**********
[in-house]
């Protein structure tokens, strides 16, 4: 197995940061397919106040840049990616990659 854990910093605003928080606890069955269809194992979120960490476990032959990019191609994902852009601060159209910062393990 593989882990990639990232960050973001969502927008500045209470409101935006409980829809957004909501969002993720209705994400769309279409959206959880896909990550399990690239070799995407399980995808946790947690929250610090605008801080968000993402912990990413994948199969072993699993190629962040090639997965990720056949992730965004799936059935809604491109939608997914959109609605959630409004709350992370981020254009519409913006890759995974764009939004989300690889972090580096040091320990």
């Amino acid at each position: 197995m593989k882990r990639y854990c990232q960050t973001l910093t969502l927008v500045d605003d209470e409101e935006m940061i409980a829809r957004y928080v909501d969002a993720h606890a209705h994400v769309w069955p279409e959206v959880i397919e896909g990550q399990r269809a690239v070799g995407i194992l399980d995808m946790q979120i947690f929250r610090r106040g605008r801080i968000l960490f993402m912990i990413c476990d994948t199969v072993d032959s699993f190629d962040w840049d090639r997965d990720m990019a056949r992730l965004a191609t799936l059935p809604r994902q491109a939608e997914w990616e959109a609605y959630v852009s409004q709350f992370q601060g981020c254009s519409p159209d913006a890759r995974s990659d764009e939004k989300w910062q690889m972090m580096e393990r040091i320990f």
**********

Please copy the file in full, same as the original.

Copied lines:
[in-house]
């Protein structure tokens, strides 16, 4: 197995940061397919106040840049990616990659 854990910093605003928080606890069955269809194992979120960490476990032959990019191609994902852009601060159209910062393990 593989882990990639990232960050973001969502927008500045209470409101935006409980829809957004909501969002993720209705994400769309279409959206959880896909990550399990690239070799995407399980995808946790947690929250610090605008801080968000993402912990990413994948199969072993699993190629962040090639997965990720056949992730965004799936059935809604491109939608997914959109609605959630409004709350992370981020254009519409913006890759995974764009939004989300690889972090580096040091320990």
């Amino acid at each position: 197995m593989k882990r990639y854990c990232q960050t973001l910093t969502l927008v500045d605003d209470e409101e935006m940061i409980a829809r957004y928080v909501d969002a993720h606890a209705h994400v769309w069955p279409e959206v959880i397919e896909g990550q399990r269809a690239v070799g995407i194992l399980d995808m946790q979120i947690f929250r610090r106040g605008r801080i968000l960490f993402m912990i990413c476990d994948t199969v072993d032959s699993f190629d962040w840049d090639r997965d990720m990019a056949r992730l965004a191609t799936l059935p809604r994902q491109a939608e997914w990616e959109a609605y959630v852009s409004q709350f992370q601060g981020c254009s519409p159209d913006a890759r995974s990659d764009e939004k989300w910062q690889m972090m580096e393990r040091i320990f």